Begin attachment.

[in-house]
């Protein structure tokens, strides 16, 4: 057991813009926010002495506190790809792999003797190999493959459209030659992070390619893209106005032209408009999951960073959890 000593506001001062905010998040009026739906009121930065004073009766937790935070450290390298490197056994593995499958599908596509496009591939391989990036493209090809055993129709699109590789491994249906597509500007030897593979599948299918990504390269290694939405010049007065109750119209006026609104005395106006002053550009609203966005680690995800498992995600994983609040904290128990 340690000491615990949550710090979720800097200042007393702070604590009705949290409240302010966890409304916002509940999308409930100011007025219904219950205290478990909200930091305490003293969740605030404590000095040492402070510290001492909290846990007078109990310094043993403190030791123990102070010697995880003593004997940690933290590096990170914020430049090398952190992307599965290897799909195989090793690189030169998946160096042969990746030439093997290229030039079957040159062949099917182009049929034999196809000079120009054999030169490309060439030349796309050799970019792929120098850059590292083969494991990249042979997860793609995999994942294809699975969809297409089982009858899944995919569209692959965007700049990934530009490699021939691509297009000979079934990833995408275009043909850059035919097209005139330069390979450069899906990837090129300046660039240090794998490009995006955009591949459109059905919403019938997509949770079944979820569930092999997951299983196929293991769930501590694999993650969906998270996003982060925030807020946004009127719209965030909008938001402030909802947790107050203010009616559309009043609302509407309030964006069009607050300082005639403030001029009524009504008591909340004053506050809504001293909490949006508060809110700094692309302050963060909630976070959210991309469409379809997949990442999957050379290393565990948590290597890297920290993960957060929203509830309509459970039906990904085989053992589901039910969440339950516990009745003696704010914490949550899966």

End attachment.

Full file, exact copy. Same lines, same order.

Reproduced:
[in-house]
């Protein structure tokens, strides 16, 4: 057991813009926010002495506190790809792999003797190999493959459209030659992070390619893209106005032209408009999951960073959890 000593506001001062905010998040009026739906009121930065004073009766937790935070450290390298490197056994593995499958599908596509496009591939391989990036493209090809055993129709699109590789491994249906597509500007030897593979599948299918990504390269290694939405010049007065109750119209006026609104005395106006002053550009609203966005680690995800498992995600994983609040904290128990 340690000491615990949550710090979720800097200042007393702070604590009705949290409240302010966890409304916002509940999308409930100011007025219904219950205290478990909200930091305490003293969740605030404590000095040492402070510290001492909290846990007078109990310094043993403190030791123990102070010697995880003593004997940690933290590096990170914020430049090398952190992307599965290897799909195989090793690189030169998946160096042969990746030439093997290229030039079957040159062949099917182009049929034999196809000079120009054999030169490309060439030349796309050799970019792929120098850059590292083969494991990249042979997860793609995999994942294809699975969809297409089982009858899944995919569209692959965007700049990934530009490699021939691509297009000979079934990833995408275009043909850059035919097209005139330069390979450069899906990837090129300046660039240090794998490009995006955009591949459109059905919403019938997509949770079944979820569930092999997951299983196929293991769930501590694999993650969906998270996003982060925030807020946004009127719209965030909008938001402030909802947790107050203010009616559309009043609302509407309030964006069009607050300082005639403030001029009524009504008591909340004053506050809504001293909490949006508060809110700094692309302050963060909630976070959210991309469409379809997949990442999957050379290393565990948590290597890297920290993960957060929203509830309509459970039906990904085989053992589901039910969440339950516990009745003696704010914490949550899966």